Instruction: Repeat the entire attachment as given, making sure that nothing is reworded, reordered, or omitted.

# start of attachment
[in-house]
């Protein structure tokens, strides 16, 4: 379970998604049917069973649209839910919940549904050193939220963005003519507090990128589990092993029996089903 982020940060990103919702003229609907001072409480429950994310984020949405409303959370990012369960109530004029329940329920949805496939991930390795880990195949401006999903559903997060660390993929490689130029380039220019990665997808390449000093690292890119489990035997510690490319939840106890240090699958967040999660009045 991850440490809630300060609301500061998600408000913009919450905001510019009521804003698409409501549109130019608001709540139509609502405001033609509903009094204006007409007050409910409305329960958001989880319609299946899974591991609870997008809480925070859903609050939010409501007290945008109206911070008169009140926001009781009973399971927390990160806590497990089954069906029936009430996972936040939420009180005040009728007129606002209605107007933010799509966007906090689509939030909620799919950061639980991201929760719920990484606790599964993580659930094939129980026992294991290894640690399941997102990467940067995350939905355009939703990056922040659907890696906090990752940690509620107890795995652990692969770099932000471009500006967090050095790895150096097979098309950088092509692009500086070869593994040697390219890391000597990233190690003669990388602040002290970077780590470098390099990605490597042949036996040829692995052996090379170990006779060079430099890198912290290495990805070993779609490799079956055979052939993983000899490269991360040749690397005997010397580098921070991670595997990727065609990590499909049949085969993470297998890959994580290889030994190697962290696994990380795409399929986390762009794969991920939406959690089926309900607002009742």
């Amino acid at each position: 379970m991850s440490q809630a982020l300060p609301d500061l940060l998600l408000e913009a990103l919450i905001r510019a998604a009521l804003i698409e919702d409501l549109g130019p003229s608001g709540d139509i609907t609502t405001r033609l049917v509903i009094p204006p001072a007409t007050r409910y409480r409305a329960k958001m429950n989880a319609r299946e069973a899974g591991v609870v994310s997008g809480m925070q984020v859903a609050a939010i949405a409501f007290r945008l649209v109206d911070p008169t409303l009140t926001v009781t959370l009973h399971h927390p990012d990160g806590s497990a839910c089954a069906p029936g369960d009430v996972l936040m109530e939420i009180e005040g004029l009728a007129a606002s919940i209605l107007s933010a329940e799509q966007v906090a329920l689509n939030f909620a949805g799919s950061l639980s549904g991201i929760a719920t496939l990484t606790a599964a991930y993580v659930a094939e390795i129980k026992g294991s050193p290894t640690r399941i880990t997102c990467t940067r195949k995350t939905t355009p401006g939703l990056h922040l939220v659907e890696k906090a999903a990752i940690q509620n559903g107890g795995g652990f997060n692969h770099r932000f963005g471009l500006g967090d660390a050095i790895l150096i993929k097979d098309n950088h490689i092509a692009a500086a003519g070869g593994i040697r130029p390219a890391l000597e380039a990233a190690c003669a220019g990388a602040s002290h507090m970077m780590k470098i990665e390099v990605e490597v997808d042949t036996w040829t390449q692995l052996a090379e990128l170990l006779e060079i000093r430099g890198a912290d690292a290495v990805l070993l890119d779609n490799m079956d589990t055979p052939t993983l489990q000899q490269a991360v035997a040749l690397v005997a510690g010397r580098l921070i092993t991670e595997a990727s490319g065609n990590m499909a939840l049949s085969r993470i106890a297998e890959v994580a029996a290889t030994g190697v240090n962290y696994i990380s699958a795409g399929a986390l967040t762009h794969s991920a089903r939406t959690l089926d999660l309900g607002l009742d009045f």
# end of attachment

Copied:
[in-house]
């Protein structure tokens, strides 16, 4: 379970998604049917069973649209839910919940549904050193939220963005003519507090990128589990092993029996089903 982020940060990103919702003229609907001072409480429950994310984020949405409303959370990012369960109530004029329940329920949805496939991930390795880990195949401006999903559903997060660390993929490689130029380039220019990665997808390449000093690292890119489990035997510690490319939840106890240090699958967040999660009045 991850440490809630300060609301500061998600408000913009919450905001510019009521804003698409409501549109130019608001709540139509609502405001033609509903009094204006007409007050409910409305329960958001989880319609299946899974591991609870997008809480925070859903609050939010409501007290945008109206911070008169009140926001009781009973399971927390990160806590497990089954069906029936009430996972936040939420009180005040009728007129606002209605107007933010799509966007906090689509939030909620799919950061639980991201929760719920990484606790599964993580659930094939129980026992294991290894640690399941997102990467940067995350939905355009939703990056922040659907890696906090990752940690509620107890795995652990692969770099932000471009500006967090050095790895150096097979098309950088092509692009500086070869593994040697390219890391000597990233190690003669990388602040002290970077780590470098390099990605490597042949036996040829692995052996090379170990006779060079430099890198912290290495990805070993779609490799079956055979052939993983000899490269991360040749690397005997010397580098921070991670595997990727065609990590499909049949085969993470297998890959994580290889030994190697962290696994990380795409399929986390762009794969991920939406959690089926309900607002009742």
């Amino acid at each position: 379970m991850s440490q809630a982020l300060p609301d500061l940060l998600l408000e913009a990103l919450i905001r510019a998604a009521l804003i698409e919702d409501l549109g130019p003229s608001g709540d139509i609907t609502t405001r033609l049917v509903i009094p204006p001072a007409t007050r409910y409480r409305a329960k958001m429950n989880a319609r299946e069973a899974g591991v609870v994310s997008g809480m925070q984020v859903a609050a939010i949405a409501f007290r945008l649209v109206d911070p008169t409303l009140t926001v009781t959370l009973h399971h927390p990012d990160g806590s497990a839910c089954a069906p029936g369960d009430v996972l936040m109530e939420i009180e005040g004029l009728a007129a606002s919940i209605l107007s933010a329940e799509q966007v906090a329920l689509n939030f909620a949805g799919s950061l639980s549904g991201i929760a719920t496939l990484t606790a599964a991930y993580v659930a094939e390795i129980k026992g294991s050193p290894t640690r399941i880990t997102c990467t940067r195949k995350t939905t355009p401006g939703l990056h922040l939220v659907e890696k906090a999903a990752i940690q509620n559903g107890g795995g652990f997060n692969h770099r932000f963005g471009l500006g967090d660390a050095i790895l150096i993929k097979d098309n950088h490689i092509a692009a500086a003519g070869g593994i040697r130029p390219a890391l000597e380039a990233a190690c003669a220019g990388a602040s002290h507090m970077m780590k470098i990665e390099v990605e490597v997808d042949t036996w040829t390449q692995l052996a090379e990128l170990l006779e060079i000093r430099g890198a912290d690292a290495v990805l070993l890119d779609n490799m079956d589990t055979p052939t993983l489990q000899q490269a991360v035997a040749l690397v005997a510690g010397r580098l921070i092993t991670e595997a990727s490319g065609n990590m499909a939840l049949s085969r993470i106890a297998e890959v994580a029996a290889t030994g190697v240090n962290y696994i990380s699958a795409g399929a986390l967040t762009h794969s991920a089903r939406t959690l089926d999660l309900g607002l009742d009045f």